Typewriter film ribbon, wire, nails. Dimensions vary; installed here: 300 x 60″. Collection Museo Alejandro Otero, Caracas.
About forty strips of typewriter film ribbon are stretched between nails just off the wall. Placed at varying distances from one another, they form parallel horizontal lines of different lengths. The strips bear the text of so-called Gaol deliveries (court sessions) from Bristol, dating 1741-1798. Each strip lists one Gaol delivery: date of the delivery session, name(s) of the convicted and sentence received—either death sentence or, as in most cases, a commuted sentence from death to transportation to colonies in America. The sentences are fairly uniform in their wording, only the names of the convicted change.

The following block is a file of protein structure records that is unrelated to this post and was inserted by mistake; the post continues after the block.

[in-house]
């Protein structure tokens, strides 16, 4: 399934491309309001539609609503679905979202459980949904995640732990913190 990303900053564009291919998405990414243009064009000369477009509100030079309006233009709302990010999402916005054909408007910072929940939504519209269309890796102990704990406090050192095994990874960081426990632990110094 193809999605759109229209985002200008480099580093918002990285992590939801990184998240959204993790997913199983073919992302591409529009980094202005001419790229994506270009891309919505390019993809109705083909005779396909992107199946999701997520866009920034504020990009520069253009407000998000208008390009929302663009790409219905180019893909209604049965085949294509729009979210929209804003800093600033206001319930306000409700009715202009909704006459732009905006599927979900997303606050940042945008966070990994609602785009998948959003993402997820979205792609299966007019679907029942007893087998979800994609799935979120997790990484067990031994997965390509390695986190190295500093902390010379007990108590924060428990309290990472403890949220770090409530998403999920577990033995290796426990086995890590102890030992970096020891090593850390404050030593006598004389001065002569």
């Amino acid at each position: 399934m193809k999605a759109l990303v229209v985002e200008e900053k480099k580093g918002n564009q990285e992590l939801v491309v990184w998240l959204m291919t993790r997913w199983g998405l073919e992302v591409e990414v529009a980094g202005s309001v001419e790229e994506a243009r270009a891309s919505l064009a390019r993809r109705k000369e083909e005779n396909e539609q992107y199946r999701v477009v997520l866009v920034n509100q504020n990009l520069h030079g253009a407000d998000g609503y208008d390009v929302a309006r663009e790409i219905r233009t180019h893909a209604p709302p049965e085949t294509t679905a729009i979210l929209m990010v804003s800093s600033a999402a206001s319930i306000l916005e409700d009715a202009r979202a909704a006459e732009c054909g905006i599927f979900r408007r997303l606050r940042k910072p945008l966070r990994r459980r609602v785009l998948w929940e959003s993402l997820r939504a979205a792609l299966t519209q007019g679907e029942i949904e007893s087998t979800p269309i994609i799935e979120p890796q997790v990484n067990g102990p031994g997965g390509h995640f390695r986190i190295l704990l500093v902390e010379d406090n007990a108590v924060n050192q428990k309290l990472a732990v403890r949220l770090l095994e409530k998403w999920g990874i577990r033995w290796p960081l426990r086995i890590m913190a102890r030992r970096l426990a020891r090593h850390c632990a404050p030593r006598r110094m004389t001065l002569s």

These distinct yet standardized court sentences don’t provide any access to the individuals concerned. But they exemplify the convergence of personal and collective or “official” history.
Monday 5 April 1773 – City of Bristol and County of the same City – Ann Mills Wife of John Mills, John Davos otherwise Carroll. Convicted of Grand Larceny. Let them be severally transported to some or one of his Majesty’s Plantations or Colonies for the Term of Seven Years.
Tuesday 3 September 1745 – City of Bristol and County of the same City – Dorothy Vile, Elizabeth Symes, Ann Carrill. His Majesty’s Pleasure to pardon them on Condition of Transportation for Fourteen Years being Signified to this Court and they severally craving the benefit thereof. Let them be Transported accordingly.